The way Sheriff Greg Hagwood sees it, there are four key elements that are the cornerstone of any community: schools, hospitals, law enforcement and fire departments. And it’s the latter that is currently generating the most interest locally as registered voters in the Quincy Fire Protection District are being asked to extend a $96 tax, which property owners have been paying since 2006.
Measure A ballots should be in mailboxes this week and must be returned or postmarked by March 6 to be counted. The measure requires a two-thirds “yes” vote to pass.
Previous measures for the fire district were passed by 87 percent in 2005 and 78 percent in 2013.
But if Measure A passes, it will be the last time the tax will be put to a vote. Unlike the past measures, which sunset after five years, this tax is permanent, thus avoiding the need to pay for an election, which costs the fire district approximately $15,000. It also includes an inflation adjustment, not to exceed 2 percent annually.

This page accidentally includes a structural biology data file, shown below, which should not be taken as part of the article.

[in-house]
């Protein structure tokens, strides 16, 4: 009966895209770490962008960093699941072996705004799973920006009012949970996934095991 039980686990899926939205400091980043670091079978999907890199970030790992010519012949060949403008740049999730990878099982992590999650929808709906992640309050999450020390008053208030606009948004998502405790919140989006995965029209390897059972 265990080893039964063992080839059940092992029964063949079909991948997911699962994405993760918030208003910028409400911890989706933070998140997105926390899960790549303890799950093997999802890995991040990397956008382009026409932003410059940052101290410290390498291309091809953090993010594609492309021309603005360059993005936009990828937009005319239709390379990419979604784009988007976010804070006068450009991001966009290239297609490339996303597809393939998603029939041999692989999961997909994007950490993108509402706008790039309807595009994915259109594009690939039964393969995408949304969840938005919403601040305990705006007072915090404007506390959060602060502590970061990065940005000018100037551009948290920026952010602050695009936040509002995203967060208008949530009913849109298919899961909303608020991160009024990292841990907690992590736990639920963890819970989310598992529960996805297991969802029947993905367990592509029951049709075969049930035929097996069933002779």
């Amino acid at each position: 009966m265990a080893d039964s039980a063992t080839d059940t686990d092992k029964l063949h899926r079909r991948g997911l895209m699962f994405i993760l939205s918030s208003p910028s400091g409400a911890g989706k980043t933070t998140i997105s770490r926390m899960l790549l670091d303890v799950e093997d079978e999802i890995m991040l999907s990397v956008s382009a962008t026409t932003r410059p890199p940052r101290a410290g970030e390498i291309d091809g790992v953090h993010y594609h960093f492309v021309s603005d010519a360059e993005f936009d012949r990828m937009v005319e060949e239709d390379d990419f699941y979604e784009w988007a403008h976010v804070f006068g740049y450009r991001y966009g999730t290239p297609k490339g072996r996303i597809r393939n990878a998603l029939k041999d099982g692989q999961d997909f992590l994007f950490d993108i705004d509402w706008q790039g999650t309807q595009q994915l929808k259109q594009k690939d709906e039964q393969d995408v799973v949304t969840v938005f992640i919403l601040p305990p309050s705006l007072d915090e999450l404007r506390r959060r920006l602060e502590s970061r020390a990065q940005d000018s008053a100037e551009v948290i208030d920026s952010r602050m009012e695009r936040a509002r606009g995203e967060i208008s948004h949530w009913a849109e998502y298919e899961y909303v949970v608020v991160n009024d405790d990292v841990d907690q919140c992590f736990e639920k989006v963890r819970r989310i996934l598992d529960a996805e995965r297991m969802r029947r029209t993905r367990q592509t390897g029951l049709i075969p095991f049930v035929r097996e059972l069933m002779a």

“We’re so interdependent,” Hagwood said of the relationship between his office and the fire department, as well as the California Highway Patrol and Plumas District Hospital.
He explained that when a 911 call comes in, dispatchers page out fire and an ambulance, while simultaneously dispatching a deputy. “We are so dependent on one another,” he said. “And those relationships result in saving lives and preventing harm.”
Hagwood wants the public to be aware of the dynamic and to not take the fire department for granted. While his staff is paid, as well as those of the hospital and the CHP, the fire department relies on volunteers.
“The people in Quincy have enjoyed the quality of service from their fire department for generations,” he said. “It’s almost become an expected reality. We really need to take note of our good fortune.”
It’s a fortune that he hopes can be continued with support for Measure A.
“Eight dollars a month is an amazing return on investment,” Hagwood said.